The Tell: The 1% own more than half the world’s wealth for the first time ever

This will surely come as no surprise to those families struggling to make ends meet while watching the stock market bang out records, but the richest 1% now own more than half of the world’s total wealth, according to the Credit Suisse Global Wealth Report published on Tuesday.

And the future looks even brighter. For some.

“The outlook for the millionaire segment is more optimistic than for the bottom of the wealth pyramid,” the report noted, to the surprise of nobody.

Back at the peak of the 2008 financial crisis, the world’s richest owned 42.5% of the wealth, but their piece of the pie has steadily risen since then.

“Global wealth inequality has certainly been high and rising in the postcrisis period,” Credit Suisse said in the annual report. In fact, the number of millionaires around the world has jumped to 36 million, tripling from the 2000 figure.

The millionaires represent less than 1% of the world’s population but control 46% of the wealth. Compare that to the poorest 3.5 billion, who make up 70% of the working age population — they account for just 2.7% of global wealth.

Credit Suisse is looking for a 22% rise in millionaires within five years to 44 million. At the same time, the number of those with less than $10,000 will only shrink by 4%, further exacerbating the problem.

While the number of millionaires has shown rapid growth, it’s the $50-million-plus set that’s really burgeoning, rising fivefold since 2000.

This year, the rise has been particularly pronounced, especially in the U.S., as Credit Suisse’s Michael O’Sullivan points out.

“So far, the Trump presidency has seen businesses flourish and employment grow, though the ongoing supportive role played by the Federal Reserve has undoubtedly played a part here as well, and wealth inequality remains a prominent issue,” he said.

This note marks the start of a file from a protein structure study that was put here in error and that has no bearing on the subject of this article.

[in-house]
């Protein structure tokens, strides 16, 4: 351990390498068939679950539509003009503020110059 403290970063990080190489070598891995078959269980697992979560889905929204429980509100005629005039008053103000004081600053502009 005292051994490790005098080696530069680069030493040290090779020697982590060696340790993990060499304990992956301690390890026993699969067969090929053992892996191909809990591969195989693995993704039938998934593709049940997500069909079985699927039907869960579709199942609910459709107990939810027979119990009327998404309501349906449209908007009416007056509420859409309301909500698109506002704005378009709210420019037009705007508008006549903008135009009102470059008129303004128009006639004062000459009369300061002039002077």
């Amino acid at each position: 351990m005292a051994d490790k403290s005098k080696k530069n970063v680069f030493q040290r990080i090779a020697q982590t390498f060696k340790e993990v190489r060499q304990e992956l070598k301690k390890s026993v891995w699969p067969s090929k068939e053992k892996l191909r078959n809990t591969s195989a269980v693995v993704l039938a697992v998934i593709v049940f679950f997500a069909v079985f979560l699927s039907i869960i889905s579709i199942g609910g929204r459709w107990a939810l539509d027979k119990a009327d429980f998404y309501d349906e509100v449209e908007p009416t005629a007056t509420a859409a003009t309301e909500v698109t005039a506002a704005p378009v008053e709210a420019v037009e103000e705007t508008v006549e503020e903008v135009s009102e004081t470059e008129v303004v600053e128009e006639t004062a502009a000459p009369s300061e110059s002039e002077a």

Credit Suisse reported that, overall, global wealth has increased by 6.4% from last year — the fastest rate since 2012 — as rising equity and house prices continue to enrich those fortunate to own them. Of course, not everybody is riding that wave.

The report pointed to the millennials as having a particularly rough go of it due to a “run of bad luck.”

“They faced the rigors of the financial crisis… and have also been widely hammered by high and rising house prices, rising student debt and increasing inequality,” Credit Suisse said. “Millennials are not only likely to experience greater challenges in building their wealth over time, but also greater wealth inequality than previous generations.”

The report explains that millennials, in terms of income and home ownership, are well behind where their parents were at the same age.

“On the whole, they are not what one would call a lucky generation,” Credit Suisse said.

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